Pulling one’s weight

To my surprise, I had put on weight since winter by 3 kg to 51 kg. Yes, 51 kg is 6 kg short of Nairo Quintana’s current weight, but that Tour de France 2013 runner-up is only one inch taller than me and more than a decade younger. My racing weight when I was a coxswain was 45 kg. My Trek 1.1c model is aluminium, about 10 kg to 12 kg in weight. With my small salary, I couldn’t afford to buy a carbon or a titanium frame. My Trek is my training bicycle as well as my commuting bicycle. I was advised by a Citibank banker, who earned four times more than I did, to buy a cheap carbon model from Canyon, that online German bicycle retailer and manufacturer. I can’t even afford a Canyon. Worse, I can’t even put the bicycle parts together.

To slim down further, I cut down on the greasy grubs and had only two slices of toasts, two cups of coffee and lots of water prior to scaling up Broomfield Hill a few times as preparation. It was a piece of cake, but I still got chicken feet about standing up while grinding uphill. I sat on my saddle all the way up that 12% gradient bend every single time.

A few days before 11 July 2013, I managed to work myself up into a such a state of fear. After all that mental and physical training I went through, I was close to throwing it all away. I wanted to bail out.

A lousy Instagram of Hey Boo, my bike, at Hyde Park in winter 2013. I sought peace during the commute back from work. Cycling in the cold provided me with enjoyment.
A lousy Instagram of Hey Boo, my bike, at Hyde Park in winter 2013. I sought peace during the commute back from work. Cycling in the cold provided me with enjoyment.

The climb

There was only one way to deal with this. “If you want to float well,” our swimming coach told us during our training in early summer, “you have to abandon all hope and keep the faith”. We must not struggle against the water, but get along with it.

I decided to get acquainted with Swain’s Lane the Saturday before the Urban Hill Climb competition. It was a warm day. By the time I cycled up to the lane, it was already 24° Celcius.

The lane is a nasty piece of work. It can be divided into five parts:

  1. The Unpleasant Stroll: From the little roundabout on Highgate West Hill road, through Swain’s Lane until the junction where it meets Chester Road. It is a 12% gradient ascent. Not worth ramping up one’s speed. Upon the advice of fellow club member who cycles a lot, I approached this stretch at 10 kph.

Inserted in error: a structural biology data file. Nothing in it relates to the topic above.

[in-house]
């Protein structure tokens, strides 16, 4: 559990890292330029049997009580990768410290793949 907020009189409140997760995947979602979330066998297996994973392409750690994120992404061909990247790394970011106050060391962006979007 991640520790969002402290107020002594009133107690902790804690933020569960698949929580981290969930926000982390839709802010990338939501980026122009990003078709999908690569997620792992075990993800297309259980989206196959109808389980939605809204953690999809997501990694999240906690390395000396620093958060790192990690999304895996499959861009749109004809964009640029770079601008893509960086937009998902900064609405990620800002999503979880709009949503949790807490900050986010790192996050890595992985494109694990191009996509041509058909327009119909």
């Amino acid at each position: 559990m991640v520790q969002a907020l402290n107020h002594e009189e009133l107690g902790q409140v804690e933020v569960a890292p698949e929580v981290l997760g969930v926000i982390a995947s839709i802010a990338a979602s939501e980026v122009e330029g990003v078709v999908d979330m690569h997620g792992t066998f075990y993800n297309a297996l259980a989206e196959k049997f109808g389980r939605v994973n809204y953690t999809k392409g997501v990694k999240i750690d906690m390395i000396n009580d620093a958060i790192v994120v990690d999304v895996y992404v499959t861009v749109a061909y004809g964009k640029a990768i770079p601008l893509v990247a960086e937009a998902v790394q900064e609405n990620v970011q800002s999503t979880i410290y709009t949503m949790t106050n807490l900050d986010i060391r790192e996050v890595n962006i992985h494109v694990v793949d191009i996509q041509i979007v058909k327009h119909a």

1. The False Hope: Pass Chester Road on the right, and Makepeace Avenue and Oakeshift Avenue on the left. The lane flattens slightly, providing temporary relief. Upon reaching the entrance of the Highgate Cemetery on the right, one is treated to the uphill view of that final, horrible stage.
  1. The Wall, Part 1: Oh yes, there are two parts of this nastiness. You cycle up a very steep, narrow and shaded lane with an old, greenish wall on your left. The speed should be reduced from 10 kph to 4 kph. I dismounted the first time I went up this section, to my frustration. I tried again twice: once with a pair of trainers, once with a pair of road shoes, and it worked. Out of pain and desperation, I stood on the pedals. I used to be afraid of doing this, but Swain’s Lane left me with no choice. You get on with it, or you can go back down to the train station where you came from.
  1. The Wall, Part 2: This is the final part of the climb that teaches you that it is not about your aluminium frame or your change of gear. At this stage, it boils down to two things: your aptitude, and how disciplined you are at controlling your diet. Your strength and fitness would have taken care of The Wall, Part 1. However, Part 2 is about how much you want it. It is no longer about pleasing the spectators, or bragging about your achievement on Facebook. There is no trick for getting over this phase except that you look down on the tarmac and follow the bend of the hill, slowly, closely, and steadfastly. I pressed on by standing on my toes all the way up. The pain was excruciating. It was like getting your legs overly stretched on a torture wheel. I couldn’t cry like a girl so I screamed. My hands pressed down hard on the handle grips, my arms straight, rigid and unbending.